Wednesday, 16 June 2010

A Sense of Scale

For a long time (well, long for me), I've been considering 6mm miniatures. Peter Berry of Baccus Miniatures has a very convincing piece on his website extolling the virtues of 6mm over 28mm. Now, it's in his best interest to make 6mm seem appealing, but in looking at photographs on his site and on other peoples' blogs, I do like the massed look of 6mm. I'm also drawn to the speed of painting that comes with the lower level of detail. In particular, there are good pictures on Reinforcements by Post's website. I have two problems, however.

The first is that I've already invested in Napoleonics, and 28mm Napoleonics in particular. I've bought a reasonable number of books on the period, and two boxes of Victrix infantry. I like the look of 28mms, but my output is slow (a couple of hours per figure, at my relaxed speed) and my space is low. This blog has photographs of almost all the Napoleonics I've painted in two years*.

*My slow speed is mostly down to being at University and having to dig everything out in the holidays.

The second is that the Napoleonic period isn't the first period I'd choose to do in 6mm, for several reasons. Even in 6mm the uniforms are fairly detailed. I don't like the bayonets on Baccus figures, but Adler Miniatures are individual castings (Baccus come as a rank of four), and I dislike the thought of basing them all.

So the questions are, do I do 6mm at all? If so, do I do it alongside or instead of 28mm? In either case, should I do Napoleonics, or do another period?


  1. I'm doing Nap in 6mm for Grande Armee and Lasalle. I too have limited painting time (two kids under 5!) but I've avoided 28mm (all periods) for several reasons
    1. Cost - I know they are good but I just can't do plastic!
    2. My painting style suits smaller scales
    3. Space...

    If you've started 28mm Nap and like it then go the Sharpe Practice route and build up slowly. If you want to try 6mm then do a different period. Pete's new ancients are lovely (if I wasn't doing Punic Wars in 15mm I'd go for 6mm now!). But painting 6mm Naps is in some ways easier despite the detail. I go a bit over the top with mine but at viewing distance you need less detail.

    Reinforcements by Post have a good reputation as well but look at the 1806 French on my blog to see other painting services..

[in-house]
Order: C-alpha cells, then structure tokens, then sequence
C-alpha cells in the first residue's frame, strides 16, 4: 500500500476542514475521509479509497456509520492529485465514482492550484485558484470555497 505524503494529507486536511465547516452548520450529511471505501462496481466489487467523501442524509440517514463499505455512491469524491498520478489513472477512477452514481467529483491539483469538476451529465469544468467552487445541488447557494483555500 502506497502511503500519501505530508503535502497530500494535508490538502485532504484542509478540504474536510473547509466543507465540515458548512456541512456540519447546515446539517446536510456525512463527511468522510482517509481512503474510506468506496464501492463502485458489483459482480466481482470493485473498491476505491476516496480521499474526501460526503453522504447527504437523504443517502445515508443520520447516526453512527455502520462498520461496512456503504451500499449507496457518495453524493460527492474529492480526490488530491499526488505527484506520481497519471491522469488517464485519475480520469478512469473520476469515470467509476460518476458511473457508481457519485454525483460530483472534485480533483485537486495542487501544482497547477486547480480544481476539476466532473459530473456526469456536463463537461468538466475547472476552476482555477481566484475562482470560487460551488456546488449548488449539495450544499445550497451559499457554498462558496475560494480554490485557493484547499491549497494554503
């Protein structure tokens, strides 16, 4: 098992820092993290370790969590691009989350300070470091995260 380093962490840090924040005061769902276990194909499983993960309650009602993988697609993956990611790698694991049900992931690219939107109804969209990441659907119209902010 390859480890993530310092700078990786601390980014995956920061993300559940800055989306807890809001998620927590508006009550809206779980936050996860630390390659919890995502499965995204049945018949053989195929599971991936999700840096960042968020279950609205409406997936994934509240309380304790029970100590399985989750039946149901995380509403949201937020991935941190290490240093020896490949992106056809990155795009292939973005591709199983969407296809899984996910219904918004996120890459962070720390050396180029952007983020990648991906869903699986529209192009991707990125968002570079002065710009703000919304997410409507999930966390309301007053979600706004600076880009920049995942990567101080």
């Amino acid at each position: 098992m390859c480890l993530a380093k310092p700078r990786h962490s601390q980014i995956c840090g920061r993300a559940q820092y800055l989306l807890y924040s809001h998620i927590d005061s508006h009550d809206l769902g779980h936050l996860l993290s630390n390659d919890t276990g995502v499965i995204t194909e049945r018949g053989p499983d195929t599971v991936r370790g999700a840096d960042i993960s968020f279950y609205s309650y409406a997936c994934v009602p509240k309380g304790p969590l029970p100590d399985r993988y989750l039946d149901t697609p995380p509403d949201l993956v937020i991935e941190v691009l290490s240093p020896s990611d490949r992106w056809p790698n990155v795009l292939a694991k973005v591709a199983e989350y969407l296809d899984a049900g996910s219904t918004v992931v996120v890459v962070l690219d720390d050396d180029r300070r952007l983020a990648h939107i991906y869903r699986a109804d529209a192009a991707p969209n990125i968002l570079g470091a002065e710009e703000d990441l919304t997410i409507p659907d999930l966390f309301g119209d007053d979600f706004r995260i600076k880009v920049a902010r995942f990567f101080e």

Good luck!


  2. I'm doing Napoleonics in two sizes, 6mm and 20mm, the first for the big battles and the second for the skirmishes. It has worked okay, especially when you get used to painting 6mm - you can turn out an acceptable division a week easily. If you want to do big battles in 28mm with limited time and money you have to do one of the following things:

    1. De-tune your painting and be happy with very basic paint jobs.
    2. Use very high figure to man ratios and get over the '4 men taking a flag for a walk' aesthetic problem.
    3. Be prepared to spend a long time building up your forces.
    4. Re-think playing big Napoleonic battles.

    What I have done is place a limit of 100 figures on the basic infantry for the 20mm stuff which has made the two projects achievable and put a limit on the costs.

    Good luck with your project

  3. I think at the moment I'm going to go with (2) and (3). I think 6 men can masquerade as a battalion just as well as 36.

  4. I have done ACW in 6mm, 15mm, 28mm, and even 54mm (plastics). 6mm can give the "mass effect" look but they are just so bland. On 28mm you can see their eyes, cuffs, buttoned shirt, canteens and haversacks, etc. You can really identify with the unit and the "men" in it. I'd rather have a unit of 12 finely painted 28mm figures then 100 6mm figures. Right now I'm leaning toward usign Volley & Bayonet for ACW and eventually Naps. I can get 10 25,,\28mm figures on a 3" square base - that represents a brigade of 1500-2500 men. You can get creative and make it a bit of a diorama, like this guy did with his Black Brunswickers...